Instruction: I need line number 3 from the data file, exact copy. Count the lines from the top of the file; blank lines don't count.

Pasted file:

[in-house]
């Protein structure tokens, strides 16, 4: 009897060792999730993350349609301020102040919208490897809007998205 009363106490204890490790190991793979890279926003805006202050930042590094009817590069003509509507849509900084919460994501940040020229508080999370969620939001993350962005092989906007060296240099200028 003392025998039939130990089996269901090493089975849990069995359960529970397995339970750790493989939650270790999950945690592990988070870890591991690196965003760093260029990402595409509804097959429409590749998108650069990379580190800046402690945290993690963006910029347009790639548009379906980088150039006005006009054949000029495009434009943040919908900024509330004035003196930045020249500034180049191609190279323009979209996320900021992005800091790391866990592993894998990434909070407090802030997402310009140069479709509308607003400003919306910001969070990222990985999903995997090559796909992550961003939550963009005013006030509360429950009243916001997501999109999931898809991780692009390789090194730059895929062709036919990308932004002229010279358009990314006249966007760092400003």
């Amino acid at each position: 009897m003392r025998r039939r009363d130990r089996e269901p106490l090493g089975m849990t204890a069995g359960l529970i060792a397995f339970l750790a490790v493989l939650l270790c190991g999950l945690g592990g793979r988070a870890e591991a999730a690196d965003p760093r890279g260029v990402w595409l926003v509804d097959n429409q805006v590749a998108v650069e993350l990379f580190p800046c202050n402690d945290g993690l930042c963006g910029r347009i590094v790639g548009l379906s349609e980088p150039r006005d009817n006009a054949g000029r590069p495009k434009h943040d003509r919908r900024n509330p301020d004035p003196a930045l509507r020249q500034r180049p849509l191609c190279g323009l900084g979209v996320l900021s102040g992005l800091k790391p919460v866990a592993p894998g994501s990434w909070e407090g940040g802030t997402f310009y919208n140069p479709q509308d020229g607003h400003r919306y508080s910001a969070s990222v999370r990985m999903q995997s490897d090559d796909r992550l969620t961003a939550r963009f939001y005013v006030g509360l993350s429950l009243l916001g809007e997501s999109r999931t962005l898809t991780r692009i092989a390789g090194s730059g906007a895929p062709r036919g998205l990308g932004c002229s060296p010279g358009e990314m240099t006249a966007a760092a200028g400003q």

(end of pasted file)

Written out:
């Amino acid at each position: 009897m003392r025998r039939r009363d130990r089996e269901p106490l090493g089975m849990t204890a069995g359960l529970i060792a397995f339970l750790a490790v493989l939650l270790c190991g999950l945690g592990g793979r988070a870890e591991a999730a690196d965003p760093r890279g260029v990402w595409l926003v509804d097959n429409q805006v590749a998108v650069e993350l990379f580190p800046c202050n402690d945290g993690l930042c963006g910029r347009i590094v790639g548009l379906s349609e980088p150039r006005d009817n006009a054949g000029r590069p495009k434009h943040d003509r919908r900024n509330p301020d004035p003196a930045l509507r020249q500034r180049p849509l191609c190279g323009l900084g979209v996320l900021s102040g992005l800091k790391p919460v866990a592993p894998g994501s990434w909070e407090g940040g802030t997402f310009y919208n140069p479709q509308d020229g607003h400003r919306y508080s910001a969070s990222v999370r990985m999903q995997s490897d090559d796909r992550l969620t961003a939550r963009f939001y005013v006030g509360l993350s429950l009243l916001g809007e997501s999109r999931t962005l898809t991780r692009i092989a390789g090194s730059g906007a895929p062709r036919g998205l990308g932004c002229s060296p010279g358009e990314m240099t006249a966007a760092a200028g400003q």